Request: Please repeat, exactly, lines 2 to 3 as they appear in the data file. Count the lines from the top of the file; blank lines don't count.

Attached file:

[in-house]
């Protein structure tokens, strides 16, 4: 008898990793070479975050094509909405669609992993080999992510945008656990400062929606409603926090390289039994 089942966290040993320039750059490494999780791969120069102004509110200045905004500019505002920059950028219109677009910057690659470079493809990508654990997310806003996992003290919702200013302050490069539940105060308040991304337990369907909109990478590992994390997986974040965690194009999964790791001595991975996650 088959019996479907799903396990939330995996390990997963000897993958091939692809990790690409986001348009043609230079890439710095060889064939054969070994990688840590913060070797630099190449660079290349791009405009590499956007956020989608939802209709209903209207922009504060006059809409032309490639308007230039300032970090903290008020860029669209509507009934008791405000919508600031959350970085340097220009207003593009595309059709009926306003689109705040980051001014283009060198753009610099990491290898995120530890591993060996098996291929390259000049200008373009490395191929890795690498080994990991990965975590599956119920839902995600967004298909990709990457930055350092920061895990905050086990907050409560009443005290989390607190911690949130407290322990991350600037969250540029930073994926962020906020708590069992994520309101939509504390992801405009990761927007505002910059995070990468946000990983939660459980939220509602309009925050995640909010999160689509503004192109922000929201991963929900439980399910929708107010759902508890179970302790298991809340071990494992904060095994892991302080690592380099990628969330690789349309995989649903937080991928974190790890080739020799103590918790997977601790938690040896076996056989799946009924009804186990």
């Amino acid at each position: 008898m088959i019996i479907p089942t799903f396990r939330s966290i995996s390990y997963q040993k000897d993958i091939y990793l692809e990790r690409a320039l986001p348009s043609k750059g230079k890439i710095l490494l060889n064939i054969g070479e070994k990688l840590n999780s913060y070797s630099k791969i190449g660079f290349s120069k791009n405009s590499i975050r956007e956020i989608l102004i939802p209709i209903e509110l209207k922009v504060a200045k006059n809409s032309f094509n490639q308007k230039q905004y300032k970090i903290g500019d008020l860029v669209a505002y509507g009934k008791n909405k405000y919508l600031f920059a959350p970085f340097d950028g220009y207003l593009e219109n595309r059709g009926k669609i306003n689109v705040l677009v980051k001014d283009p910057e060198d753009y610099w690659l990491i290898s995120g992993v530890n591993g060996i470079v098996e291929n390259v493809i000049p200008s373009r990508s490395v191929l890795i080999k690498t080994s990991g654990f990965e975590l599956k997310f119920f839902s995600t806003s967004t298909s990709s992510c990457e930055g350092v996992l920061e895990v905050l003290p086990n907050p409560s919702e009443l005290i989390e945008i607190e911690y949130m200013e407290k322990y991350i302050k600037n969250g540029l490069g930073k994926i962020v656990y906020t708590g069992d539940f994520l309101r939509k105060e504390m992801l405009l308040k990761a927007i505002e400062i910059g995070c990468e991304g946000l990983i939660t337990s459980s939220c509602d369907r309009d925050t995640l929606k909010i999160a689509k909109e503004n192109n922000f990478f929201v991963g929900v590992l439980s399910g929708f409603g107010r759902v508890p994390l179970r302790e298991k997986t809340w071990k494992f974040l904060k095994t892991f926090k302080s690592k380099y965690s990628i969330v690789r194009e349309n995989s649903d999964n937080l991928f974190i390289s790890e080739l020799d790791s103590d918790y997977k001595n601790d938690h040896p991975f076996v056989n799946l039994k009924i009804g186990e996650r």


């Protein structure tokens, strides 16, 4: 008898990793070479975050094509909405669609992993080999992510945008656990400062929606409603926090390289039994 089942966290040993320039750059490494999780791969120069102004509110200045905004500019505002920059950028219109677009910057690659470079493809990508654990997310806003996992003290919702200013302050490069539940105060308040991304337990369907909109990478590992994390997986974040965690194009999964790791001595991975996650 088959019996479907799903396990939330995996390990997963000897993958091939692809990790690409986001348009043609230079890439710095060889064939054969070994990688840590913060070797630099190449660079290349791009405009590499956007956020989608939802209709209903209207922009504060006059809409032309490639308007230039300032970090903290008020860029669209509507009934008791405000919508600031959350970085340097220009207003593009595309059709009926306003689109705040980051001014283009060198753009610099990491290898995120530890591993060996098996291929390259000049200008373009490395191929890795690498080994990991990965975590599956119920839902995600967004298909990709990457930055350092920061895990905050086990907050409560009443005290989390607190911690949130407290322990991350600037969250540029930073994926962020906020708590069992994520309101939509504390992801405009990761927007505002910059995070990468946000990983939660459980939220509602309009925050995640909010999160689509503004192109922000929201991963929900439980399910929708107010759902508890179970302790298991809340071990494992904060095994892991302080690592380099990628969330690789349309995989649903937080991928974190790890080739020799103590918790997977601790938690040896076996056989799946009924009804186990």
């Amino acid at each position: 008898m088959i019996i479907p089942t799903f396990r939330s966290i995996s390990y997963q040993k000897d993958i091939y990793l692809e990790r690409a320039l986001p348009s043609k750059g230079k890439i710095l490494l060889n064939i054969g070479e070994k990688l840590n999780s913060y070797s630099k791969i190449g660079f290349s120069k791009n405009s590499i975050r956007e956020i989608l102004i939802p209709i209903e509110l209207k922009v504060a200045k006059n809409s032309f094509n490639q308007k230039q905004y300032k970090i903290g500019d008020l860029v669209a505002y509507g009934k008791n909405k405000y919508l600031f920059a959350p970085f340097d950028g220009y207003l593009e219109n595309r059709g009926k669609i306003n689109v705040l677009v980051k001014d283009p910057e060198d753009y610099w690659l990491i290898s995120g992993v530890n591993g060996i470079v098996e291929n390259v493809i000049p200008s373009r990508s490395v191929l890795i080999k690498t080994s990991g654990f990965e975590l599956k997310f119920f839902s995600t806003s967004t298909s990709s992510c990457e930055g350092v996992l920061e895990v905050l003290p086990n907050p409560s919702e009443l005290i989390e945008i607190e911690y949130m200013e407290k322990y991350i302050k600037n969250g540029l490069g930073k994926i962020v656990y906020t708590g069992d539940f994520l309101r939509k105060e504390m992801l405009l308040k990761a927007i505002e400062i910059g995070c990468e991304g946000l990983i939660t337990s459980s939220c509602d369907r309009d925050t995640l929606k909010i999160a689509k909109e503004n192109n922000f990478f929201v991963g929900v590992l439980s399910g929708f409603g107010r759902v508890p994390l179970r302790e298991k997986t809340w071990k494992f974040l904060k095994t892991f926090k302080s690592k380099y965690s990628i969330v690789r194009e349309n995989s649903d999964n937080l991928f974190i390289s790890e080739l020799d790791s103590d918790y997977k001595n601790d938690h040896p991975f076996v056989n799946l039994k009924i009804g186990e996650r």